They're not using the dreaded "R" word quite yet. But Anne Arundel officials say they probably will have to do a modest redistricting of the county's schools next year to cope with rising enrollments.
Superintendent Carol S. Parham presented a $28 million plan this week for handling the steady growth of the county school system by building major additions to three schools and closing two elementary schools, while shifting a few hundred students from the schools they now attend to new schools.
However, Parham is putting off plans to build a long-debated high school for the booming western neighborhoods, saying it would force a much more disruptive shift of students throughout the county.
School officials said they won't even start to devise a scheme for how to reassign students among the county's "feeder" systems serving high schools until the fall, when the state releases its latest enrollment figures.
But Parham's plan, which would set some of the guidelines for any redistricting that happens next school year, will get a public hearing June 8 at 7 p.m. at the Board of Education building, at 2644 Riva Rd.
In fast-growing areas such as Anne Arundel, public schools often provide the cornerstone of a neighborhood's community life, and school systems undergo few more emotional or complex decisions than how to redistrict. Even when students are shifted gradually into another school, families often complain that neighborhoods are unjustly divided. They resent being forced to send their children to another school.
In Arundel, however, it might be necessary. A mini-baby boom and a healthy economy have caused the school population to grow 14 percent in the last decade. In the meantime, school officials have found classroom capacity shrinking, as more rooms are transformed into computer labs or taken over by the growing number of special education students.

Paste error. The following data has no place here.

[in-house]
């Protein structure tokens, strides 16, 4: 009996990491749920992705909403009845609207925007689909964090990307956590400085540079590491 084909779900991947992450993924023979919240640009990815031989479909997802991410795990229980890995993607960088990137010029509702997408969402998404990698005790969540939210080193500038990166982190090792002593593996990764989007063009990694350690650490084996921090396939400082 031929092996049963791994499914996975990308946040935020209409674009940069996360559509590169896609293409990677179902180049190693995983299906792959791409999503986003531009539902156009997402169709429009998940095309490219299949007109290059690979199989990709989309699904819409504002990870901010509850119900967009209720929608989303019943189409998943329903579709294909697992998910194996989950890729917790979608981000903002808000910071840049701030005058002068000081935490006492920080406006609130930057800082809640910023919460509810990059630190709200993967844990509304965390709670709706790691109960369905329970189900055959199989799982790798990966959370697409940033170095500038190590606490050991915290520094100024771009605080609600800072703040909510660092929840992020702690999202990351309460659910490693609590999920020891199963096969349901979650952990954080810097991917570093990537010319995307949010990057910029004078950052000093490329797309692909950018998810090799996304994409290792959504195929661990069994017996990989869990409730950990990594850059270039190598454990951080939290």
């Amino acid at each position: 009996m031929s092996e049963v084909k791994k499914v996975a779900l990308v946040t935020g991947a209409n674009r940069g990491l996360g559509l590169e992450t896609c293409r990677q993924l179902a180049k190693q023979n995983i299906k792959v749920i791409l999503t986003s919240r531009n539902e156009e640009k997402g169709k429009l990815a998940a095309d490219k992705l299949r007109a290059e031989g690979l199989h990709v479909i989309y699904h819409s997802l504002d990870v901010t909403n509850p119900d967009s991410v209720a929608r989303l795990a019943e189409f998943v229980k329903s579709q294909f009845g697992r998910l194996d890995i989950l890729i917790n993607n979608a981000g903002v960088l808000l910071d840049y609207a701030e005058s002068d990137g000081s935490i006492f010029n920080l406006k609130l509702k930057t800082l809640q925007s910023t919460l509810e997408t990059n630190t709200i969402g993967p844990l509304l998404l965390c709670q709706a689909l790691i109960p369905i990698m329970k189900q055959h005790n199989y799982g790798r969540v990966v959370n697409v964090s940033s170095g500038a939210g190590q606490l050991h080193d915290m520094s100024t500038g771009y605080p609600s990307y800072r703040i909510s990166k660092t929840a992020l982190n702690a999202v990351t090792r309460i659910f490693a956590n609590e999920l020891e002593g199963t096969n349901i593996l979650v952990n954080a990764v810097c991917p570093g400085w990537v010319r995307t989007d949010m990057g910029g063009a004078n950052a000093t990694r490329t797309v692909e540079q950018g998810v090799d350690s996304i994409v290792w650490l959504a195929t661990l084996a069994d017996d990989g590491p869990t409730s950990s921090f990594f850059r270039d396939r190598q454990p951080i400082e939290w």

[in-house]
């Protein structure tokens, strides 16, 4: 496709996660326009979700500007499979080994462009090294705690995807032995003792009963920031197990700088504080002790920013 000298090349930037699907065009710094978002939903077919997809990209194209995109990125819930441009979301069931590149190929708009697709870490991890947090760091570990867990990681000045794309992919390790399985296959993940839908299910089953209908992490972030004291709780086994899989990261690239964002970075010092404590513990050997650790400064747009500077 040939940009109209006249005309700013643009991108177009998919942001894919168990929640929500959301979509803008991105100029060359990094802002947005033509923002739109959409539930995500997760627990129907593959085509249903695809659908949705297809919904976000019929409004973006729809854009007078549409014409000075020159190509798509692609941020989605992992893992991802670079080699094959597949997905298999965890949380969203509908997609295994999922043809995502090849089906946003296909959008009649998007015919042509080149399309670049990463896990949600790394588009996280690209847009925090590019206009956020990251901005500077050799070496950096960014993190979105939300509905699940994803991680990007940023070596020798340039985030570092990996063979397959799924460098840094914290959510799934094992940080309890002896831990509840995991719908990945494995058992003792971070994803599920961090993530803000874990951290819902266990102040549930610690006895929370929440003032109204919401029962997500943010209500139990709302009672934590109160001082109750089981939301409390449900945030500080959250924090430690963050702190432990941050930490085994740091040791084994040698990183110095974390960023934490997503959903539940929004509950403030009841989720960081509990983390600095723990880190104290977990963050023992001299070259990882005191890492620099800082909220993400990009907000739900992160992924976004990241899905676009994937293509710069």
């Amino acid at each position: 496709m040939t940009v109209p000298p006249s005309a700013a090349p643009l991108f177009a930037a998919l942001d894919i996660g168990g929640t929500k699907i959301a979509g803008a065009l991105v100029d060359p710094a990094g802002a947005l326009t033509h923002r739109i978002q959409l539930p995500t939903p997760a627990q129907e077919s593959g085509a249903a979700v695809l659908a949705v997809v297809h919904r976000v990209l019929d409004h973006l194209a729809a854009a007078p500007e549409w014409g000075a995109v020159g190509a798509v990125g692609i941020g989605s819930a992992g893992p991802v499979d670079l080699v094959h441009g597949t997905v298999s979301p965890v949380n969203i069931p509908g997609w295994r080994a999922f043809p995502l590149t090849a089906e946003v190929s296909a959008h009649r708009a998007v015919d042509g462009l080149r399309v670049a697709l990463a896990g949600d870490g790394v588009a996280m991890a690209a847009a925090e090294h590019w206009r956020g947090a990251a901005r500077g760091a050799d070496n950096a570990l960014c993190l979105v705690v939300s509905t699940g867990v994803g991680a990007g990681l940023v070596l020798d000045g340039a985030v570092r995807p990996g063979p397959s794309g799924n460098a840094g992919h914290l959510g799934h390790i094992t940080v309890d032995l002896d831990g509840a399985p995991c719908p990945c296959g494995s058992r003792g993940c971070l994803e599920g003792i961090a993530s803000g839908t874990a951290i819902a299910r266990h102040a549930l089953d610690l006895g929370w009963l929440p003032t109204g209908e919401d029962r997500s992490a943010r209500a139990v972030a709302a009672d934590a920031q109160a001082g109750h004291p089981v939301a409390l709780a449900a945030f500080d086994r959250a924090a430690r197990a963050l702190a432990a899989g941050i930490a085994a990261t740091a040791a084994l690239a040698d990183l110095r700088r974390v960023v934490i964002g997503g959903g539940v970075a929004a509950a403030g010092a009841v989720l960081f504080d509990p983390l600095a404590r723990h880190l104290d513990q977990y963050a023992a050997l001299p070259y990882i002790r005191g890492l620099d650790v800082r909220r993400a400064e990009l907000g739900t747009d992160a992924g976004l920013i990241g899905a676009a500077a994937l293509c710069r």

Consultants hired by the school system last year explored several possibilities for dealing with crowding, including building schools or expanding old ones. They even looked at putting schools on year-round calendars--with groups of students attending in shifts--and rearranging all students among the existing schools.
After hearing their recommendations, Parham has chosen a plan that would require a combination of enlarging schools and redistricting.
Most of the changes would affect the western and northern parts of the county. Among the recommendations:
A 400-seat addition for North County High School.
An addition of undecided size for Northeast High School.
A 400-seat addition to Southern Middle School. Parham is recommending the school board consider an addition, which she says could be built more quickly than the new middle school that board members want to bring to south county.
Sending some or all students from Odenton Elementary or the new Piney Orchard Elementary to MacArthur Middle School rather than Arundel Middle.
Parham is also recommending the redrawing of some elementary school boundaries throughout the county, though details would not be worked out until this fall.
And she is suggesting that Chesapeake Bay Middle School be split into two separate schools on the same campus, as the property was originally designed in the mid-1970s.
The most controversial recommendation is her proposal to hold off on a new west county school to relieve crowding at Arundel High School.
Parham's staff notes that the reshuffling of students to fill a new school would reverberate throughout the county, forcing the reassignment of nearly 7,300 students over several years.
And Arundel High School already has received some relief, with the redistricting last year of two elementary schools, which will now start sending about 200 students a year for the next four years into the South River High School system instead of Arundel.
But some west county parent activists say last year's redistricting measure was simply meant as a stopgap.